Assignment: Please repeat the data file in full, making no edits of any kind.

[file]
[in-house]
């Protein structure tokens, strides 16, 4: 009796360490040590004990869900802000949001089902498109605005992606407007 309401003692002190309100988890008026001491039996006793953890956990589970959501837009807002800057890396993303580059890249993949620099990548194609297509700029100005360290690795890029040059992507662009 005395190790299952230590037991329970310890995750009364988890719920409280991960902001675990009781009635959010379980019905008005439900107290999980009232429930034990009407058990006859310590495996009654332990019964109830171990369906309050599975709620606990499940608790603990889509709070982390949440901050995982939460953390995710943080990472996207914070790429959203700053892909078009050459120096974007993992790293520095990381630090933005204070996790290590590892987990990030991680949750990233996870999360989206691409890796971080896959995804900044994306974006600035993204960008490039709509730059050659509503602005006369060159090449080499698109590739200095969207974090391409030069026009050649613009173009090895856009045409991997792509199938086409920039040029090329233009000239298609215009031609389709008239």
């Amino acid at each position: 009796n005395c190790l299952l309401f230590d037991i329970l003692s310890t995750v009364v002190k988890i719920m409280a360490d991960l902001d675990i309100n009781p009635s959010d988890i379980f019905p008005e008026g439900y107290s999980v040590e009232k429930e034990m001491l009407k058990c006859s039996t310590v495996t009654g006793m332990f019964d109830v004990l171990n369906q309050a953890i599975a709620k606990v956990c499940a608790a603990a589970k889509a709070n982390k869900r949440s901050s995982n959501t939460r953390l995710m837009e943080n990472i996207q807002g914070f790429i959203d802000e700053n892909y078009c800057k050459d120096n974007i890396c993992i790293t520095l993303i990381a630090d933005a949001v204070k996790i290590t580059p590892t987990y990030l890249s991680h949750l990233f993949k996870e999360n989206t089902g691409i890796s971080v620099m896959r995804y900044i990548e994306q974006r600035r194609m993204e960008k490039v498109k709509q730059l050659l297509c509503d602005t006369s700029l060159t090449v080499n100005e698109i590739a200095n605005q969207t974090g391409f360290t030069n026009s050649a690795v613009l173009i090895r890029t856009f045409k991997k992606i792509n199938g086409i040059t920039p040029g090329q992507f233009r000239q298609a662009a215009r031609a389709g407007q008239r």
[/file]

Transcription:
[in-house]
């Protein structure tokens, strides 16, 4: 009796360490040590004990869900802000949001089902498109605005992606407007 309401003692002190309100988890008026001491039996006793953890956990589970959501837009807002800057890396993303580059890249993949620099990548194609297509700029100005360290690795890029040059992507662009 005395190790299952230590037991329970310890995750009364988890719920409280991960902001675990009781009635959010379980019905008005439900107290999980009232429930034990009407058990006859310590495996009654332990019964109830171990369906309050599975709620606990499940608790603990889509709070982390949440901050995982939460953390995710943080990472996207914070790429959203700053892909078009050459120096974007993992790293520095990381630090933005204070996790290590590892987990990030991680949750990233996870999360989206691409890796971080896959995804900044994306974006600035993204960008490039709509730059050659509503602005006369060159090449080499698109590739200095969207974090391409030069026009050649613009173009090895856009045409991997792509199938086409920039040029090329233009000239298609215009031609389709008239």
């Amino acid at each position: 009796n005395c190790l299952l309401f230590d037991i329970l003692s310890t995750v009364v002190k988890i719920m409280a360490d991960l902001d675990i309100n009781p009635s959010d988890i379980f019905p008005e008026g439900y107290s999980v040590e009232k429930e034990m001491l009407k058990c006859s039996t310590v495996t009654g006793m332990f019964d109830v004990l171990n369906q309050a953890i599975a709620k606990v956990c499940a608790a603990a589970k889509a709070n982390k869900r949440s901050s995982n959501t939460r953390l995710m837009e943080n990472i996207q807002g914070f790429i959203d802000e700053n892909y078009c800057k050459d120096n974007i890396c993992i790293t520095l993303i990381a630090d933005a949001v204070k996790i290590t580059p590892t987990y990030l890249s991680h949750l990233f993949k996870e999360n989206t089902g691409i890796s971080v620099m896959r995804y900044i990548e994306q974006r600035r194609m993204e960008k490039v498109k709509q730059l050659l297509c509503d602005t006369s700029l060159t090449v080499n100005e698109i590739a200095n605005q969207t974090g391409f360290t030069n026009s050649a690795v613009l173009i090895r890029t856009f045409k991997k992606i792509n199938g086409i040059t920039p040029g090329q992507f233009r000239q298609a662009a215009r031609a389709g407007q008239r």